* Prices Before Tax

  • Experiencing Japan: Dining at Denkiya Hall in Asakusa Wearing a Retro and Antique Kimono

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    Hi, MOSHI MOSHI NIPPON readers! Banako here again from the MOSHI MOSHI Friends group.

     

    I have a question to ask you all. If you’ve been to Japan, did you ever dress up in a kimono or yukata to go sightseeing? It’s become common to see not only Japanese people, but foreign travellers and tourists clad in traditional Japanese ware snapping photos in the country’s historical locations. Dressing up in a kimono and walking the streets really immerses you in that Japanese spirit and transforms your experience entirely.

     

    I visited kesatokyo in Asakusa which rents out kimono that are somewhat different from the norm, got myself a kimono, and took a trip to Denkiya Hall, a long-standing cafe in Asakusa.

    Denkiya Hall is located along Senzoku-dori Shopping Street which is a 10-minute walk from the Tsukuba Express side of Asakusa Station. The street is quiet and peaceful since it’s away from the hustle and bustle of the station front.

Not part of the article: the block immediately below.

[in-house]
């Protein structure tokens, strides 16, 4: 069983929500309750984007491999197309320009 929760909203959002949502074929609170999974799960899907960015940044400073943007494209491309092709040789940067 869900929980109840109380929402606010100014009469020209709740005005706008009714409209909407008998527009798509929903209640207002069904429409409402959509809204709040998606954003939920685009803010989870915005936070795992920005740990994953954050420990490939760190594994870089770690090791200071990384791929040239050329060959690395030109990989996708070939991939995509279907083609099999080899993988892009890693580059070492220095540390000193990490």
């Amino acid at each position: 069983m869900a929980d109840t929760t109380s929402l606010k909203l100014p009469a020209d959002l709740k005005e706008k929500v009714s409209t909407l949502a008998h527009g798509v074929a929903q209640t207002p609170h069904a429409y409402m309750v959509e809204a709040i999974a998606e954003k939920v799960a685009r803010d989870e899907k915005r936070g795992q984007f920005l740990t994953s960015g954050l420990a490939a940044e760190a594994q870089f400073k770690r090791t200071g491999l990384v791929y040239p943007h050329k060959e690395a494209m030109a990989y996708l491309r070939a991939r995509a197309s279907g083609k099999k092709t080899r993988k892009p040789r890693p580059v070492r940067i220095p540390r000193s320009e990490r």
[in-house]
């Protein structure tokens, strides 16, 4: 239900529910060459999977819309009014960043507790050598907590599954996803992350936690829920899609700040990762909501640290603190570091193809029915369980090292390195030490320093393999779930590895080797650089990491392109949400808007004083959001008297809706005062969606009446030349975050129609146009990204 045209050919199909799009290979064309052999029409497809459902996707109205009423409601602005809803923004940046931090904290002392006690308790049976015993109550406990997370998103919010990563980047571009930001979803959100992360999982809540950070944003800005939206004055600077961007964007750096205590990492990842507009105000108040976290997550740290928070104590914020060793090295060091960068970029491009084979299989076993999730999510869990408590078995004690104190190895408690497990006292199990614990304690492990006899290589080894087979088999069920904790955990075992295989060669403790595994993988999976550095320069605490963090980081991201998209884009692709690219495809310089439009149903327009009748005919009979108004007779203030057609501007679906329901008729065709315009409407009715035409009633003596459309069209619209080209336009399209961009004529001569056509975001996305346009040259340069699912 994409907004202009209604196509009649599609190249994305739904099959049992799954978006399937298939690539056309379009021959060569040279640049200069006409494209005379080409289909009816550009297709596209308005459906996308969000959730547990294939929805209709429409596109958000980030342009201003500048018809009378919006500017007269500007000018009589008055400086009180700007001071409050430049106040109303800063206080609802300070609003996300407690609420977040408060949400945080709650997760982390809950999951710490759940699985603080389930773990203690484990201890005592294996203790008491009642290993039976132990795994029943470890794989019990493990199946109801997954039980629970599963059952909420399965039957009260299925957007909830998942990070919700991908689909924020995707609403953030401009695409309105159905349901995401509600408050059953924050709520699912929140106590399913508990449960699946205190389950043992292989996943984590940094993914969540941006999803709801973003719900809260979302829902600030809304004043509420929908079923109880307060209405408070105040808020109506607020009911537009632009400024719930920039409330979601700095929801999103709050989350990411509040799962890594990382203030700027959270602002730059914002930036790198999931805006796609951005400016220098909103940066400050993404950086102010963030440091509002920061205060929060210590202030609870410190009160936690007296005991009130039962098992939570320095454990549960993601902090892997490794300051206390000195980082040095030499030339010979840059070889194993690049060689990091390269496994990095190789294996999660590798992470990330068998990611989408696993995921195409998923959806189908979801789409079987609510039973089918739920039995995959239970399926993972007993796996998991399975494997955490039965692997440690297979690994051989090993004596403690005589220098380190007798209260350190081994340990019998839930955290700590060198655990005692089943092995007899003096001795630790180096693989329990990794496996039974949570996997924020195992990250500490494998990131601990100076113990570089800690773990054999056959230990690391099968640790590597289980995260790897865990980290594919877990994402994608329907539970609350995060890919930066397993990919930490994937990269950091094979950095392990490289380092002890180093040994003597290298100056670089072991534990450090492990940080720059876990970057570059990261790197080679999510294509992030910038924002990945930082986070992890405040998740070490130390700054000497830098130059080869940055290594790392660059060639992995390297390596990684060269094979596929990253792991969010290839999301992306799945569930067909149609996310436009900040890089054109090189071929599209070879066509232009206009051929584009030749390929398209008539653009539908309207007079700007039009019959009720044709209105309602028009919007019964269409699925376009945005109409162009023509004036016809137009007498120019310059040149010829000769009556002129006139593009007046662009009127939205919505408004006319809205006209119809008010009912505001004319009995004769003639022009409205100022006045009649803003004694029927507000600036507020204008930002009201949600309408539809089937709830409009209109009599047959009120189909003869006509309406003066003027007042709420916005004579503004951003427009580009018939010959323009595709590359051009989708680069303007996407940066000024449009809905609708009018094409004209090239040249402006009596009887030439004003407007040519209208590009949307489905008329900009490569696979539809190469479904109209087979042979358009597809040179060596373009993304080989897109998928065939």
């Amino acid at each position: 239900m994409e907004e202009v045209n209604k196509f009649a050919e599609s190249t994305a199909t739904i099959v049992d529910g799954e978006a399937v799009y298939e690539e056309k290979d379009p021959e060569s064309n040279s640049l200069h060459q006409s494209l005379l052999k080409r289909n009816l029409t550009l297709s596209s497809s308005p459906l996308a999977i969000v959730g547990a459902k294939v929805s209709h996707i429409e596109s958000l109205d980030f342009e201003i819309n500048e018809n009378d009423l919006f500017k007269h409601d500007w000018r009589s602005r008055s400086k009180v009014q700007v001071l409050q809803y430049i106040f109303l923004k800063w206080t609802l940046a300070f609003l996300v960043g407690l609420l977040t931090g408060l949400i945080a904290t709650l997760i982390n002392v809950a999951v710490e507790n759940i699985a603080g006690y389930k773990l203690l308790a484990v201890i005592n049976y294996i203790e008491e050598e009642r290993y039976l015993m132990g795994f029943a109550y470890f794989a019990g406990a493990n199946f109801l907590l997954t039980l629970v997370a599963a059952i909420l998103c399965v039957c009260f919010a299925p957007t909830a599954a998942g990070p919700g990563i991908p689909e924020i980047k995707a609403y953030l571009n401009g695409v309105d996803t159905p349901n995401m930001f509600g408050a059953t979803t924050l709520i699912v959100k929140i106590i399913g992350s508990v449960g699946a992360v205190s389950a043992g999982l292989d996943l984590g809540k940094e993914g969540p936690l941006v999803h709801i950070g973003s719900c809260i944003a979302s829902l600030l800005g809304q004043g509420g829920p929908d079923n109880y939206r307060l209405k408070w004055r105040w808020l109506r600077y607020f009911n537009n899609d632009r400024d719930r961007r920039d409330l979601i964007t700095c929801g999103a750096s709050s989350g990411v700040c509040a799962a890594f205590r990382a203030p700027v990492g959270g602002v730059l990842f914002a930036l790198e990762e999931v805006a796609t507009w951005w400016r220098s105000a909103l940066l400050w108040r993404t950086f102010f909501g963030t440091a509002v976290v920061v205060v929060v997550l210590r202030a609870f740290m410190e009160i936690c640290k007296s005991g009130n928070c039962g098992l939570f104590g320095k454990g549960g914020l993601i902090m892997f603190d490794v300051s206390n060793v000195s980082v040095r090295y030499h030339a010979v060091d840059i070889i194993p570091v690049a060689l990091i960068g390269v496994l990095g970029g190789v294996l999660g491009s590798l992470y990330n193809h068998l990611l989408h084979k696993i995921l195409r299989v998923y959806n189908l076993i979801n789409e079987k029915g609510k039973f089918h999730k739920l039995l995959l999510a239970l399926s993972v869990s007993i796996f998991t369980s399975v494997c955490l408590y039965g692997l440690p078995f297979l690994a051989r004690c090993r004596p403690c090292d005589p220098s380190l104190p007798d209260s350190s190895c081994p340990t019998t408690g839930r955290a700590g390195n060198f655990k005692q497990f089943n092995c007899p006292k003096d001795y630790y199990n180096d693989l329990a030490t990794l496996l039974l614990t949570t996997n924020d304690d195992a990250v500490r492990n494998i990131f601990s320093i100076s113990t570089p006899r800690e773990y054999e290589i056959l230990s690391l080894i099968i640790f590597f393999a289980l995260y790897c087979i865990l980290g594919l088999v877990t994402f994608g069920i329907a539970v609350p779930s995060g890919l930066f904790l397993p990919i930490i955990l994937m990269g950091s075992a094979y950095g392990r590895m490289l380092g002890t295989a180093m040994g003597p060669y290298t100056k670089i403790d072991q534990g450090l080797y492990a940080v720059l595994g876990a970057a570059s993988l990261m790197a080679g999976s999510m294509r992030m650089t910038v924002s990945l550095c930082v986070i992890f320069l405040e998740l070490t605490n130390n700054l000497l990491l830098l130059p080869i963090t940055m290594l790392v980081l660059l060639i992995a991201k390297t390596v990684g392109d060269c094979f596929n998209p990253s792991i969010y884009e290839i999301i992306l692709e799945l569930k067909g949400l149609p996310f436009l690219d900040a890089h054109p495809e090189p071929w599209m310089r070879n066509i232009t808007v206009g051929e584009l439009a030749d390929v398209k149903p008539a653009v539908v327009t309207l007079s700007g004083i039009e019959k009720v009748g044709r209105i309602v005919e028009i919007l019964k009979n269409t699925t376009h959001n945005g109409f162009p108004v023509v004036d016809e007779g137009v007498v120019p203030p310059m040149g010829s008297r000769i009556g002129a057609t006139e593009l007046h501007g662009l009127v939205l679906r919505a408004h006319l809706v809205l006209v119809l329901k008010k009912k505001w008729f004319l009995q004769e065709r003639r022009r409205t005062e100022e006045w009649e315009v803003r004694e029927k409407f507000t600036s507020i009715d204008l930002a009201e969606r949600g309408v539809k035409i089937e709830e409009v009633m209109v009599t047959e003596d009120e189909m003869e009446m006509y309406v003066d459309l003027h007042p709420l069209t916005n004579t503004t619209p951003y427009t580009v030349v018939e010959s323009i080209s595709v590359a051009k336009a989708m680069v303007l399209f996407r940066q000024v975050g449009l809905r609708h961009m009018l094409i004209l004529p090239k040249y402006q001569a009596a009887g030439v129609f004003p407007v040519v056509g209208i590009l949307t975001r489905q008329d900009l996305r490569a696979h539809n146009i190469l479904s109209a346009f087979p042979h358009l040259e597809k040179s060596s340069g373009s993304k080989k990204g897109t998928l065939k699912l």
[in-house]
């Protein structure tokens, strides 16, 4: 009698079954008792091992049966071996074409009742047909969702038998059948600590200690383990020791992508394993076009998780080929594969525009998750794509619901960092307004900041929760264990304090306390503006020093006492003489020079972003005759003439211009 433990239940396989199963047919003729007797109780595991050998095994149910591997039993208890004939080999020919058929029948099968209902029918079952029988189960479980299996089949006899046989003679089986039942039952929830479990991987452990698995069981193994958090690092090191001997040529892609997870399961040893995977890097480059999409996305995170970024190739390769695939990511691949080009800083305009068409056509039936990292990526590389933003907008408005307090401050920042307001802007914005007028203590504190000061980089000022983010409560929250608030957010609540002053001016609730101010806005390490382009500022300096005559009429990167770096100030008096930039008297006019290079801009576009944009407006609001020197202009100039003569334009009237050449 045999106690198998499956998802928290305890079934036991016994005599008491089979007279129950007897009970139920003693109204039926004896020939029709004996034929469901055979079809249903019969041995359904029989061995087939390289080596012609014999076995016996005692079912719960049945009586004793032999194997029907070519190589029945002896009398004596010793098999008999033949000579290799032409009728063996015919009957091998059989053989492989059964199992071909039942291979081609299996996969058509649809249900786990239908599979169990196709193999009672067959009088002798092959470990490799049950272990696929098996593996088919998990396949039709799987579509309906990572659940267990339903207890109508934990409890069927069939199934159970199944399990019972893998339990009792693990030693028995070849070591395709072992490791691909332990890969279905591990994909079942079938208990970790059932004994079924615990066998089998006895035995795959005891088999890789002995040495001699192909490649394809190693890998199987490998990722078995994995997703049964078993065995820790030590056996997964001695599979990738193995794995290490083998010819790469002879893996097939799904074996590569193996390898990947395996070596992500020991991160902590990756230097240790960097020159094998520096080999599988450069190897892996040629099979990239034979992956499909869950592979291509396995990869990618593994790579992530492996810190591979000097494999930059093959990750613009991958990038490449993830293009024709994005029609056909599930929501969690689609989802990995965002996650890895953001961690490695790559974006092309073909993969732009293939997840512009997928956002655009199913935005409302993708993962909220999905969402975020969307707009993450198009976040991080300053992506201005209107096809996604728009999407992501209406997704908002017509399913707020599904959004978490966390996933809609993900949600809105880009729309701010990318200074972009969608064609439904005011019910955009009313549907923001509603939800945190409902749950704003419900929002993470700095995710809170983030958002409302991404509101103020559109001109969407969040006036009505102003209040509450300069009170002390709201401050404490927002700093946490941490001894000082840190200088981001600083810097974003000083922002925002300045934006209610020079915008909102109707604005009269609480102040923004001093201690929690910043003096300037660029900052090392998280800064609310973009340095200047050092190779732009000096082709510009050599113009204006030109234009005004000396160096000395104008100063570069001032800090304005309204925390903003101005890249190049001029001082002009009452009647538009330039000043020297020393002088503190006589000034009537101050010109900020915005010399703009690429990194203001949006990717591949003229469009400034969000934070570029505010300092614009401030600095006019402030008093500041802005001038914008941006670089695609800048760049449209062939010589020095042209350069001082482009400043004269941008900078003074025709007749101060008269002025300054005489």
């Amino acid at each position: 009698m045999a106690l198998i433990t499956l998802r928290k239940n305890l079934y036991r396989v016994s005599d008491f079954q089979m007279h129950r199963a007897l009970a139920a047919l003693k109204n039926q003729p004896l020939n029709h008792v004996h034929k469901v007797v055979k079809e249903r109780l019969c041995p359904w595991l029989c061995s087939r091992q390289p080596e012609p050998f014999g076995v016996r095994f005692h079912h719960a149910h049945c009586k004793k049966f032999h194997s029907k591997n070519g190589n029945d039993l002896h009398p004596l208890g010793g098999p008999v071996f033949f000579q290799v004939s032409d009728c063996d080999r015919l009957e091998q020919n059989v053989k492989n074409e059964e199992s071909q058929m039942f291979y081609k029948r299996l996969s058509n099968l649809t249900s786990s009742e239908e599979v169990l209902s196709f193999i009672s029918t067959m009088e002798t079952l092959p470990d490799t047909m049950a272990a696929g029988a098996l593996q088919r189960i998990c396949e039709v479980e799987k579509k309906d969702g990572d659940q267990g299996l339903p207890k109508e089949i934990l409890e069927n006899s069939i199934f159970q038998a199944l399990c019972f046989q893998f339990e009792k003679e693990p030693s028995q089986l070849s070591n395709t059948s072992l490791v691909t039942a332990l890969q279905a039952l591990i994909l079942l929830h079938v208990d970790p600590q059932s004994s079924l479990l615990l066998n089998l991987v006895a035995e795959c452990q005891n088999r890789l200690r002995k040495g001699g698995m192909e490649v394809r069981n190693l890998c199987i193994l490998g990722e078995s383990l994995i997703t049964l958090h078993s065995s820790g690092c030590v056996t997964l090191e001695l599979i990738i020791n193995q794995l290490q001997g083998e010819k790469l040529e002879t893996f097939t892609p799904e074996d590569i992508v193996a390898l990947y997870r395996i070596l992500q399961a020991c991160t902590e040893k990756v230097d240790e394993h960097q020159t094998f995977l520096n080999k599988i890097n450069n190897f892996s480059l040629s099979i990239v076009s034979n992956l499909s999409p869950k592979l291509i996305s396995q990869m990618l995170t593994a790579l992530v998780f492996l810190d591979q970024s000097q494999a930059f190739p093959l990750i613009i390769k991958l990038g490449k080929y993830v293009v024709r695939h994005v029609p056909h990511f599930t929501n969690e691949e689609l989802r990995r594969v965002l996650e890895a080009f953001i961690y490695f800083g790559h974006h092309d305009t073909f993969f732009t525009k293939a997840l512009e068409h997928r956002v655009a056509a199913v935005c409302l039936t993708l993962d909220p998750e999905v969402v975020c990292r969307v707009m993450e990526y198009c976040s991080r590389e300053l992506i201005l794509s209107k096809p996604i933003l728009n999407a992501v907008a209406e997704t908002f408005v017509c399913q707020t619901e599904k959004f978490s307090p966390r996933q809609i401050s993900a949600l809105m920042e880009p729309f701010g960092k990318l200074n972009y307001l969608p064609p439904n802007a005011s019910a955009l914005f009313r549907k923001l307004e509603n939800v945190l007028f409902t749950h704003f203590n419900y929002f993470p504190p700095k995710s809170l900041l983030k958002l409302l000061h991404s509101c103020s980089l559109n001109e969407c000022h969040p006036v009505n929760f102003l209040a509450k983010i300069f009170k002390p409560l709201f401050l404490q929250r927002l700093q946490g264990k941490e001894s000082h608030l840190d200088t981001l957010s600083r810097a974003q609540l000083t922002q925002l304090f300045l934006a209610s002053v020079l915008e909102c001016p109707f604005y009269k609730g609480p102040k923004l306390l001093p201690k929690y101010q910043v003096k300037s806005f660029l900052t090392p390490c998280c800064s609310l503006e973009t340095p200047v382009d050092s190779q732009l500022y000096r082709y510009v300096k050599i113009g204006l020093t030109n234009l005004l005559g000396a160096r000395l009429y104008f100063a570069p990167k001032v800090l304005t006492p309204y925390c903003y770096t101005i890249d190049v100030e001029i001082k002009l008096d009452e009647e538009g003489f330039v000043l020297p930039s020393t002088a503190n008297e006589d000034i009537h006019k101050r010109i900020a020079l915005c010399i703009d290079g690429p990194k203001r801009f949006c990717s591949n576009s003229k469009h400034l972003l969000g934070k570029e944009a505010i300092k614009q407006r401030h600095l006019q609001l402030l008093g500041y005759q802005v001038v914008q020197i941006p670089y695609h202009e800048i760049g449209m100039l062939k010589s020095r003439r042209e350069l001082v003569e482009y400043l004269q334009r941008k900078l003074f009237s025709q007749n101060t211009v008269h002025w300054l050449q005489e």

The kimono at kesatokyo are renowned through the town as they give off cute retro-antique vibes with their combination of things like lace necks, head dresses and berets.

     

    You can get some romantic co-ords which you won’t find with other kimono by matching with your friend in terms of design and accessories. I headed into the cafe excited with my kimono choice which matches the old-fashioned design of the cafe exterior.

    A standout feature of this cafe is that some of the tables have arcade games attached to them. If there’s a free seat at one of them, pick your favourite-looking, slot in a coin and start playing! Be sure to ask the staff to switch it on for you beforehand.

    While gazing through the nostalgic games, I ordered the cafe’s popular omumaki (¥700) and cream soda (¥650) while my friend got hot cakes.

    Stuffed and wrapped inside the omelette is a hearty serving of fried noodles. The noodles themselves are on the thicker side and have a rich seasoning like that from the Showa period. You can also pick between different noodles.